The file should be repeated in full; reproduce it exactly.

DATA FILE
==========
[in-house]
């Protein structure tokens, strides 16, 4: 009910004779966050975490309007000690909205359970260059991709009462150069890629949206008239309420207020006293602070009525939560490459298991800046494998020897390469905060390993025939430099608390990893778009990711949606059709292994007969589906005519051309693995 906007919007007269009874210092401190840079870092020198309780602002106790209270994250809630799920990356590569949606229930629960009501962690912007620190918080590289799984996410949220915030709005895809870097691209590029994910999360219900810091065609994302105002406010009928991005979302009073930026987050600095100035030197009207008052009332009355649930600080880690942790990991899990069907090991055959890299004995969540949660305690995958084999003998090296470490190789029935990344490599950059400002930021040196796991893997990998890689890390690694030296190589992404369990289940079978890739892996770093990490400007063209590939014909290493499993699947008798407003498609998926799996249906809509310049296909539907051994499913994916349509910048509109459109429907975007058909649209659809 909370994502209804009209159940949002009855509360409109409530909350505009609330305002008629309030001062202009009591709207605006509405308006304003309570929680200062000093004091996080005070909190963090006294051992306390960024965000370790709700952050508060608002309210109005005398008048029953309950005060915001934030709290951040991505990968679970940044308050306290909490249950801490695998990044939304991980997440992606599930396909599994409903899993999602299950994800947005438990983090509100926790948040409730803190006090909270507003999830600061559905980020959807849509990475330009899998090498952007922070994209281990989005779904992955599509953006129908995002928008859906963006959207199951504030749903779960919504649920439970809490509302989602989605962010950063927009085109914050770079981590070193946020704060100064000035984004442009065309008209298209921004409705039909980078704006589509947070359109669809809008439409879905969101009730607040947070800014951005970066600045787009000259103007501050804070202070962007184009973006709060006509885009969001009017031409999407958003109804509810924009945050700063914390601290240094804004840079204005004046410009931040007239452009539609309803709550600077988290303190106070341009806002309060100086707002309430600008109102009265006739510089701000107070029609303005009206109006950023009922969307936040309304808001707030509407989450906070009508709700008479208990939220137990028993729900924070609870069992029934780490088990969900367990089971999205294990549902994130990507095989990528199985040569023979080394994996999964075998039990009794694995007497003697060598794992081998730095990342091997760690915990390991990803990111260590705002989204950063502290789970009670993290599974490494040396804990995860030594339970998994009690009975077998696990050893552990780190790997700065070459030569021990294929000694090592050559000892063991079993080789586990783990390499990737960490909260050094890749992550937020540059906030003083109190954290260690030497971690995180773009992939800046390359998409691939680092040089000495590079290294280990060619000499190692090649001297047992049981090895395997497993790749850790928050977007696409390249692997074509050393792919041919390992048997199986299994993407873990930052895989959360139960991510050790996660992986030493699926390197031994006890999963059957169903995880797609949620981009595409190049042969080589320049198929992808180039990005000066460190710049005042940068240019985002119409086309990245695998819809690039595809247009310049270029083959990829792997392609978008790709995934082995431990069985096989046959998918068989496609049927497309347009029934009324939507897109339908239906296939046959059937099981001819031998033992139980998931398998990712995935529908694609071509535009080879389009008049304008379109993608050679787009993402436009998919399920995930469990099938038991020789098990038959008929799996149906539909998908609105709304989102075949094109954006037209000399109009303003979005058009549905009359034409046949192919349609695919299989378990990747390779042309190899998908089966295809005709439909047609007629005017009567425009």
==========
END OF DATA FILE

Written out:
[in-house]
């Protein structure tokens, strides 16, 4: 009910004779966050975490309007000690909205359970260059991709009462150069890629949206008239309420207020006293602070009525939560490459298991800046494998020897390469905060390993025939430099608390990893778009990711949606059709292994007969589906005519051309693995 906007919007007269009874210092401190840079870092020198309780602002106790209270994250809630799920990356590569949606229930629960009501962690912007620190918080590289799984996410949220915030709005895809870097691209590029994910999360219900810091065609994302105002406010009928991005979302009073930026987050600095100035030197009207008052009332009355649930600080880690942790990991899990069907090991055959890299004995969540949660305690995958084999003998090296470490190789029935990344490599950059400002930021040196796991893997990998890689890390690694030296190589992404369990289940079978890739892996770093990490400007063209590939014909290493499993699947008798407003498609998926799996249906809509310049296909539907051994499913994916349509910048509109459109429907975007058909649209659809 909370994502209804009209159940949002009855509360409109409530909350505009609330305002008629309030001062202009009591709207605006509405308006304003309570929680200062000093004091996080005070909190963090006294051992306390960024965000370790709700952050508060608002309210109005005398008048029953309950005060915001934030709290951040991505990968679970940044308050306290909490249950801490695998990044939304991980997440992606599930396909599994409903899993999602299950994800947005438990983090509100926790948040409730803190006090909270507003999830600061559905980020959807849509990475330009899998090498952007922070994209281990989005779904992955599509953006129908995002928008859906963006959207199951504030749903779960919504649920439970809490509302989602989605962010950063927009085109914050770079981590070193946020704060100064000035984004442009065309008209298209921004409705039909980078704006589509947070359109669809809008439409879905969101009730607040947070800014951005970066600045787009000259103007501050804070202070962007184009973006709060006509885009969001009017031409999407958003109804509810924009945050700063914390601290240094804004840079204005004046410009931040007239452009539609309803709550600077988290303190106070341009806002309060100086707002309430600008109102009265006739510089701000107070029609303005009206109006950023009922969307936040309304808001707030509407989450906070009508709700008479208990939220137990028993729900924070609870069992029934780490088990969900367990089971999205294990549902994130990507095989990528199985040569023979080394994996999964075998039990009794694995007497003697060598794992081998730095990342091997760690915990390991990803990111260590705002989204950063502290789970009670993290599974490494040396804990995860030594339970998994009690009975077998696990050893552990780190790997700065070459030569021990294929000694090592050559000892063991079993080789586990783990390499990737960490909260050094890749992550937020540059906030003083109190954290260690030497971690995180773009992939800046390359998409691939680092040089000495590079290294280990060619000499190692090649001297047992049981090895395997497993790749850790928050977007696409390249692997074509050393792919041919390992048997199986299994993407873990930052895989959360139960991510050790996660992986030493699926390197031994006890999963059957169903995880797609949620981009595409190049042969080589320049198929992808180039990005000066460190710049005042940068240019985002119409086309990245695998819809690039595809247009310049270029083959990829792997392609978008790709995934082995431990069985096989046959998918068989496609049927497309347009029934009324939507897109339908239906296939046959059937099981001819031998033992139980998931398998990712995935529908694609071509535009080879389009008049304008379109993608050679787009993402436009998919399920995930469990099938038991020789098990038959008929799996149906539909998908609105709304989102075949094109954006037209000399109009303003979005058009549905009359034409046949192919349609695919299989378990990747390779042309190899998908089966295809005709439909047609007629005017009567425009």